“It came to me as a surprise. The Obama administration came into office pledging maximum openness in the government. While they have take certain steps in that direction, they’ve also done some unexpected decisions regarding leaks,” Gabriel Schoenfeld, author of “Necessary Secrets: National Security, the Media, and the Rule of Law”, said.

While some journalists have to fight for their sources, others demand transparency at the White House.

“[There is] too much secrecy in the White house and government and I think the people have the right to know almost everything,” Helen Thomas, a White House correspondent with 50 years’ experience, said.

Meanwhile Obama, with a new law tucked under his arm, positions the US as the watchdog for the freedom of press in the world.

“What this Act does is it sends a strong message from the Unites States government and from the State Department that we are paying attention to how other governments operate when it comes to the press,” President Obama said back in May.

One thing is not clear – will the State Department pay attention to its own backyard as American journalists are being forced to break their word?

A Pandemic of Corruption, not H1N1

Margaret Chan

Dr. Margaret Chan standing next to the WHO's flag bearing the Caduceus.

By Luis R. Miranda
The Real Agenda
June 7, 2010

There is no need to say it; it is almost redundant and repetitive to tell about the corruption that brought about the H1N1 false alarm last year.  However, it is never excessive to point out massive corruption when it is detected and identified so clearly.  Many independent sources have denounced the corruption that runs rampant in the World Health Organization.  One of them, the European Health Council, studied and published a report that revealed the gigantic corruption scheme within the WHO and between its workers and the pharmaceutical industry.

Now it is the turn of the British Medical Journal to denounce and publish its findings.  The highlight of the report states that highly positioned scientists who ‘convinced’ the heads of the WHO to declare the pandemic, held tight financial relationships with the pharmaceutical companies that loaded up their coffers with the sale of the vaccines.  The WHO scientists received direct financial compensation from the vaccine manufacturers. During and after the fallout, the WHO denied requests to disclose information on conflicts of interests between its top advisers and the drug companies.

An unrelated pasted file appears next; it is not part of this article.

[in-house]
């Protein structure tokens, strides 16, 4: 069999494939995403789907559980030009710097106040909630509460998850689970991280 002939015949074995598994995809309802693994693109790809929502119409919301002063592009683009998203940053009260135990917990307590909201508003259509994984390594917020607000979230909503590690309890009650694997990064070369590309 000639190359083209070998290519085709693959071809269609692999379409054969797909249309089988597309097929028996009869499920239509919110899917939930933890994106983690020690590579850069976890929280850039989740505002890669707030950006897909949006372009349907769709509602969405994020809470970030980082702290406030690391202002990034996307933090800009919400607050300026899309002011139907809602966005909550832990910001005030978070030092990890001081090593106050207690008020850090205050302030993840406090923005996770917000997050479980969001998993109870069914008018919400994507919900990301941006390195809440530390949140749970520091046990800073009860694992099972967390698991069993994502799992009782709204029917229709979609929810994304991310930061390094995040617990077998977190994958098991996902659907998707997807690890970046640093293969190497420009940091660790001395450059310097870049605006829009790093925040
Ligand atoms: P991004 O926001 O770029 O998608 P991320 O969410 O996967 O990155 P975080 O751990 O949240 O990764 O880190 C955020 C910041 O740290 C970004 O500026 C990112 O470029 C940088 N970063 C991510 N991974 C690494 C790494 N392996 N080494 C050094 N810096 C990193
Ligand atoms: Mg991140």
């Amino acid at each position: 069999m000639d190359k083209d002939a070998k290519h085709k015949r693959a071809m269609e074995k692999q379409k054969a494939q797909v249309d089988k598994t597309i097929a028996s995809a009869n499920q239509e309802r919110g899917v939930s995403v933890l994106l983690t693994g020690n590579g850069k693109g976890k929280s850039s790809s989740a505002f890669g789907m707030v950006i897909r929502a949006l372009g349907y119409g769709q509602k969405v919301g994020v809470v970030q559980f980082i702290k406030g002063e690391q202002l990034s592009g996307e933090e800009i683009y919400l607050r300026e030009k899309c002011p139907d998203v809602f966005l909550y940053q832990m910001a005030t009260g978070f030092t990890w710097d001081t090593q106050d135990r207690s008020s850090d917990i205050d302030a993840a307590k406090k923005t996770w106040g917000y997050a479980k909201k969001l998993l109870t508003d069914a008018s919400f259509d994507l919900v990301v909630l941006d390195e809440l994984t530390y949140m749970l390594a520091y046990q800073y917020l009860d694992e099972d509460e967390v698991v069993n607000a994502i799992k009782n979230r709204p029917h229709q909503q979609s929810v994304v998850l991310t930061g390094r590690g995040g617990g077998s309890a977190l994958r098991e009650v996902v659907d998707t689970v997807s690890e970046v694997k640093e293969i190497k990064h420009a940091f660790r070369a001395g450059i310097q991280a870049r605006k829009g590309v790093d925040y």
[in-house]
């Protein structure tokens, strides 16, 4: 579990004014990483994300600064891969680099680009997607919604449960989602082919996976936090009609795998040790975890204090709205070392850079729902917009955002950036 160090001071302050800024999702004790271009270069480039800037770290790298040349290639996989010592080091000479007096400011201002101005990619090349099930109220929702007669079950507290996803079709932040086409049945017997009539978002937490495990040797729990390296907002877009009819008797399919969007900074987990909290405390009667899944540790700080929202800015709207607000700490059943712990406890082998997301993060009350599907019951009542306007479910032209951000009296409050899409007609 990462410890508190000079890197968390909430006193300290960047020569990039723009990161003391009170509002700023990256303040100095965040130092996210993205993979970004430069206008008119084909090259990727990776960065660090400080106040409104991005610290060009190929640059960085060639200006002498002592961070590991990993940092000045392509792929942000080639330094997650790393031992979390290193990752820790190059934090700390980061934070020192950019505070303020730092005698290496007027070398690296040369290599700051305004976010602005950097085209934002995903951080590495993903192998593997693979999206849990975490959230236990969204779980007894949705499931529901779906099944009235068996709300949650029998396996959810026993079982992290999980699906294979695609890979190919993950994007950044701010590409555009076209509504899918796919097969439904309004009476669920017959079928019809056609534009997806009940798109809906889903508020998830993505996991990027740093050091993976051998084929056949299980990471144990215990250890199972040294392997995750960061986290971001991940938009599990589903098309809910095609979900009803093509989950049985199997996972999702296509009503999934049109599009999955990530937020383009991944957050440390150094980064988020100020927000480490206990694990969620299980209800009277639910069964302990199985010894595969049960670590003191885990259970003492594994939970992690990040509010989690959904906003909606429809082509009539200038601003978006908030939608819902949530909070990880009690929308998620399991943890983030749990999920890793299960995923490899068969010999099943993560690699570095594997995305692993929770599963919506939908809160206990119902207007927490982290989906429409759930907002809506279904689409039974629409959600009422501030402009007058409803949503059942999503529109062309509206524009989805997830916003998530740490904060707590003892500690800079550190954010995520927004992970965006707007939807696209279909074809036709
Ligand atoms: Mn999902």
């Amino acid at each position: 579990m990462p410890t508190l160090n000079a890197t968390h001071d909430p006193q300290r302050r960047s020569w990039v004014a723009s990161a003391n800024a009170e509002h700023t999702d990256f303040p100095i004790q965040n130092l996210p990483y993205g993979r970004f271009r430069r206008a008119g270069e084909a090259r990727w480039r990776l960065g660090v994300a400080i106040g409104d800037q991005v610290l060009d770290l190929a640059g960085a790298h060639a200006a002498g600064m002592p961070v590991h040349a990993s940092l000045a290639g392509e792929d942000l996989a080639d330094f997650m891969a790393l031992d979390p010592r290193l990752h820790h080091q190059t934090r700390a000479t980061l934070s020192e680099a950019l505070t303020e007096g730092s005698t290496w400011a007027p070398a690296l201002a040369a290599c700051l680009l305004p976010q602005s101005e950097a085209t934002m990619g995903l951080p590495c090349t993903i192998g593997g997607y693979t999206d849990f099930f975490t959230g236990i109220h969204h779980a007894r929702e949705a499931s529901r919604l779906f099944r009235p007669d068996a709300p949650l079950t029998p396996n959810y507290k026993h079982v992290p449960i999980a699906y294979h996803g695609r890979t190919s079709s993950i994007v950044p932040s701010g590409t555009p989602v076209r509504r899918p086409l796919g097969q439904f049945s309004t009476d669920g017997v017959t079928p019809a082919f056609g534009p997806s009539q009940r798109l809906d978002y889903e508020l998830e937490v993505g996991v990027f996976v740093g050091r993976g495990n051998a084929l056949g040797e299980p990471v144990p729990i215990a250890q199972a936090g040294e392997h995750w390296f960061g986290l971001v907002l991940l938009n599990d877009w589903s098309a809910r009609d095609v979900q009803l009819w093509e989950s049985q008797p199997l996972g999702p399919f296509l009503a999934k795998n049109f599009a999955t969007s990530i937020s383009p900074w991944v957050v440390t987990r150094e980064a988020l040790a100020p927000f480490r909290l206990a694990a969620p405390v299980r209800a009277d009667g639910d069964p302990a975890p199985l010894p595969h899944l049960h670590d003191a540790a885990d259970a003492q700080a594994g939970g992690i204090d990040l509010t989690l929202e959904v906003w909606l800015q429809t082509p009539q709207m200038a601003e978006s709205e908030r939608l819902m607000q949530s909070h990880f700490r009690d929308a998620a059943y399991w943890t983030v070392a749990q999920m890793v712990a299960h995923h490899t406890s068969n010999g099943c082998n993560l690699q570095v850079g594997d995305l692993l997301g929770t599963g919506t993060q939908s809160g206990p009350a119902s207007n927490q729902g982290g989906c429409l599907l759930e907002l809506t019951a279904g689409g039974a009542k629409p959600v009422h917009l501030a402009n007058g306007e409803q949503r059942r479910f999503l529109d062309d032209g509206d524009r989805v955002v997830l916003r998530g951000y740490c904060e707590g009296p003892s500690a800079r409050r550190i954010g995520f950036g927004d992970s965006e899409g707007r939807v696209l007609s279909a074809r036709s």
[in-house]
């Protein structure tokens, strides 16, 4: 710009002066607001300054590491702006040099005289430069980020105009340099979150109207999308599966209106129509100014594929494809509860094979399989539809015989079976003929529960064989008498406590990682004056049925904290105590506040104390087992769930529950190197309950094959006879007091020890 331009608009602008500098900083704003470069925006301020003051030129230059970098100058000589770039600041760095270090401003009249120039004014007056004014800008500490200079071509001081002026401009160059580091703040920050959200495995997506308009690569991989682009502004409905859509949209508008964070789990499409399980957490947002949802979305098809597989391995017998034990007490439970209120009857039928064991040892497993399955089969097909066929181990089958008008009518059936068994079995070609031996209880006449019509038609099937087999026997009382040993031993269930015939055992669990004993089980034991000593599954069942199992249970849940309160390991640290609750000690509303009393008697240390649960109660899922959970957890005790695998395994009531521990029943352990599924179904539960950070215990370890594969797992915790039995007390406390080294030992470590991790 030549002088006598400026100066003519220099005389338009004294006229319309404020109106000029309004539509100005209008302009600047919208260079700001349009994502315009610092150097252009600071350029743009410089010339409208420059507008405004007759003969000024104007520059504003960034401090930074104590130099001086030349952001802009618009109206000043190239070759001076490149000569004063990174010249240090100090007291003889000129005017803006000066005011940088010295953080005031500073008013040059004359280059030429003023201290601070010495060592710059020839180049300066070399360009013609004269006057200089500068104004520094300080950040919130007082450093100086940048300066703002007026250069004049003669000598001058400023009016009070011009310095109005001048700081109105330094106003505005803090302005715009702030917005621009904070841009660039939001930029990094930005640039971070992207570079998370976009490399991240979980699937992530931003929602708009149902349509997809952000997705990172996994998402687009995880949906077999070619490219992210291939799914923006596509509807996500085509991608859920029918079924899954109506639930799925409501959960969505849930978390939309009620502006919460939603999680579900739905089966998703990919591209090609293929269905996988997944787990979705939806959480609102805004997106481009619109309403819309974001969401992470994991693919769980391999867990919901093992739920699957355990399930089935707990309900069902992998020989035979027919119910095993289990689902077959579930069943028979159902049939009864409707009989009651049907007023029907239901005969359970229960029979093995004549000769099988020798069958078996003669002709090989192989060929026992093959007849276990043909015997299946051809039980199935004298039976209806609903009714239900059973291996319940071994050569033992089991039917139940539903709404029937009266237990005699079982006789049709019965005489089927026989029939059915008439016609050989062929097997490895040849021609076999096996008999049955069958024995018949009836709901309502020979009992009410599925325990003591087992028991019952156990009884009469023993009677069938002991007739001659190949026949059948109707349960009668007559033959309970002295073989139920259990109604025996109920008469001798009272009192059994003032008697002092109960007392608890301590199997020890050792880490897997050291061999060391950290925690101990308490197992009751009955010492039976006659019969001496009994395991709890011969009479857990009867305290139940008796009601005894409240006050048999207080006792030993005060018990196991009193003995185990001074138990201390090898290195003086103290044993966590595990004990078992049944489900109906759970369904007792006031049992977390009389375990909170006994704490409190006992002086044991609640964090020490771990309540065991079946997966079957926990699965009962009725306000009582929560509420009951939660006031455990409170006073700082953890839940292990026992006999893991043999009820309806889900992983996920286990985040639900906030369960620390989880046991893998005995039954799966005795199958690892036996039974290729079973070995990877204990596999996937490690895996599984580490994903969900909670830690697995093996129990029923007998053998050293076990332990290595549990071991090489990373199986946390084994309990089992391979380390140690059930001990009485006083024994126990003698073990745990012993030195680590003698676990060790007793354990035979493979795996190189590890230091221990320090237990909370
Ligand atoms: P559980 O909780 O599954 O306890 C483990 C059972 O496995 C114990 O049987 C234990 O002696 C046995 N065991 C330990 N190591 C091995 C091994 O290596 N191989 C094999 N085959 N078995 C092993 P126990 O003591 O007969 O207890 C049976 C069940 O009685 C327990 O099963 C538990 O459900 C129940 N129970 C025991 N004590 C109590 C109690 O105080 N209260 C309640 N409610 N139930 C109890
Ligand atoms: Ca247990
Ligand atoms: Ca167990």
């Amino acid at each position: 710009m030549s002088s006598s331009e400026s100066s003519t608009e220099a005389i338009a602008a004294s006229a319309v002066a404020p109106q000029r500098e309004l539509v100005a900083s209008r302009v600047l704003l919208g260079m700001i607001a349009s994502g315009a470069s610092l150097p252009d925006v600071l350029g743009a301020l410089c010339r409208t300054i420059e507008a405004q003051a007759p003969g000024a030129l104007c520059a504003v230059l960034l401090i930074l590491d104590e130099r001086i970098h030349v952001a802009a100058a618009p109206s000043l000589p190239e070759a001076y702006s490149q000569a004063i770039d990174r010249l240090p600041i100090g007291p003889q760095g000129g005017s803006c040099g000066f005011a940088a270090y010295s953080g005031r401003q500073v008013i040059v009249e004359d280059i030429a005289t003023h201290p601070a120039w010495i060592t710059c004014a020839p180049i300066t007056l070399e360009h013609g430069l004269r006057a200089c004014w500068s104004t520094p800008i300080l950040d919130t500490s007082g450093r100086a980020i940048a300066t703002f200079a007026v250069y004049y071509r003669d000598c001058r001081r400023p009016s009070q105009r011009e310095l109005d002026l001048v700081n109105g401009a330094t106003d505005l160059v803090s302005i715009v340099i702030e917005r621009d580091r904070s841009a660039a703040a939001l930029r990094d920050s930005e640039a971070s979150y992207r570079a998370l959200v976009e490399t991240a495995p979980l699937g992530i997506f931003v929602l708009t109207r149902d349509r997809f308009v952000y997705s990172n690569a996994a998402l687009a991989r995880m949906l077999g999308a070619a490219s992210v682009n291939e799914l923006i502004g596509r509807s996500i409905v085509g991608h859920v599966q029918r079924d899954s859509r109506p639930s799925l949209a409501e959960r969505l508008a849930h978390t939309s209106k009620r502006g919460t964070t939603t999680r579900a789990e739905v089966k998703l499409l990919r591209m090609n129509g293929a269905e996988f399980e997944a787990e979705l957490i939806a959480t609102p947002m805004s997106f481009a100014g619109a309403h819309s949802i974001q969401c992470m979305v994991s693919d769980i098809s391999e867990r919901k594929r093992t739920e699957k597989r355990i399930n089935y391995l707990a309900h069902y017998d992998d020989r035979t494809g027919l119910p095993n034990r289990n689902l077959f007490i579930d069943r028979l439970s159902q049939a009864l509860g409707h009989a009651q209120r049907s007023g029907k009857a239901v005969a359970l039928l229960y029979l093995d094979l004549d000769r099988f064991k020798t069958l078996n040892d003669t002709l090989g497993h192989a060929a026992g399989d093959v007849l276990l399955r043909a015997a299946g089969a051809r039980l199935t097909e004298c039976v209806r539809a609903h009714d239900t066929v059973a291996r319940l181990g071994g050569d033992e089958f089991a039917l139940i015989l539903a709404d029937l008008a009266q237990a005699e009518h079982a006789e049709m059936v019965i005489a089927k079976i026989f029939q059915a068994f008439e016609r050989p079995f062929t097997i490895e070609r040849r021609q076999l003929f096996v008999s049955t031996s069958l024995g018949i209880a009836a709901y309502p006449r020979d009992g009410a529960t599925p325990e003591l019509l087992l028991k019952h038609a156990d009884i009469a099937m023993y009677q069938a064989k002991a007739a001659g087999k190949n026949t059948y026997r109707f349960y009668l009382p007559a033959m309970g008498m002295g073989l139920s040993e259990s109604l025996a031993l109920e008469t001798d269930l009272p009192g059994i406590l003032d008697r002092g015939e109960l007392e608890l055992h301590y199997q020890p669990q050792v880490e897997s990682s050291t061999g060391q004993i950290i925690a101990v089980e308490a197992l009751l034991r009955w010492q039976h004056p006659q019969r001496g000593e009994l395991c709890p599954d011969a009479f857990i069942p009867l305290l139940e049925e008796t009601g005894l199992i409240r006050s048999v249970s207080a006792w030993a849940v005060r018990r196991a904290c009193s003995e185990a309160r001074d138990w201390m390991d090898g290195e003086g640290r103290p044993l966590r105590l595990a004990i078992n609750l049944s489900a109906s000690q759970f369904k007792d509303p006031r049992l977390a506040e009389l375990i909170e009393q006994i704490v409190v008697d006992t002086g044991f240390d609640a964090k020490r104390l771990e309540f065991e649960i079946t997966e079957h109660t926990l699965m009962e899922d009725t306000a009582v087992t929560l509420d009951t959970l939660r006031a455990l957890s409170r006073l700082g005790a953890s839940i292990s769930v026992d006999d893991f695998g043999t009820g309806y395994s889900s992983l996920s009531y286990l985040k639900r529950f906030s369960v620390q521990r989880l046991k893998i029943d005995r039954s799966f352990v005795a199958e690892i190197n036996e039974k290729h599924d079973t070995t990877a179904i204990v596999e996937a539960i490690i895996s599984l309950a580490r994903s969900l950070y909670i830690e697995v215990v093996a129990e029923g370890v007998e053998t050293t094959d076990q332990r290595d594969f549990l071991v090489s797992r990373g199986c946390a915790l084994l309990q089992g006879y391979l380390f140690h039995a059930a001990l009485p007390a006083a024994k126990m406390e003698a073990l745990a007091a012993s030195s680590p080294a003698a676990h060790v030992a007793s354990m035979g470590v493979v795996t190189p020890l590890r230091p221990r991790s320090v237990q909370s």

Perhaps the biggest victim after the thousands of patients who died of the side effects the vaccine produced, those suffer from irreparable neurological disorders -also as a consequence of the vaccine- and others who will die and get sick in the future, is the WHO itself.  The very little credibility it still held has completely dissipated and nothing that comes out of its loudspeakers can be trusted.  Now, the only way the organization -a branch of the United Nations- can enforce any of its maddening policies is through the puppet governments that follow any of the guidelines it may issue in the coming months and years.

Caduceus

* The Caduceus is an appropriate choice to represent modern medicine. In antiquity, it was the guide of the dead and protector of merchants, shepherds, gamblers, liars and thieves.

The findings revealed by Deborah Cohen, editor at the BMJ, and Philip Carter, a journalist who works for the Bureau of Investigative Journalism in London, were not only not denied by the head of the WHO, Dr Margaret Chan, but also defended and justified.  Chan said the secrecy was necessary to protect the integrity and independence of the members while doing critical work and also to ensure transparency.  In other words, it is not necessary to carry out honest work at the World Health Organization so long people do not suspect or discover corruption.  However, if corruption is discovered, it is absolutely fine to cover it up while the WHO investigates itself to determine if there is or not wrongdoing in its operations.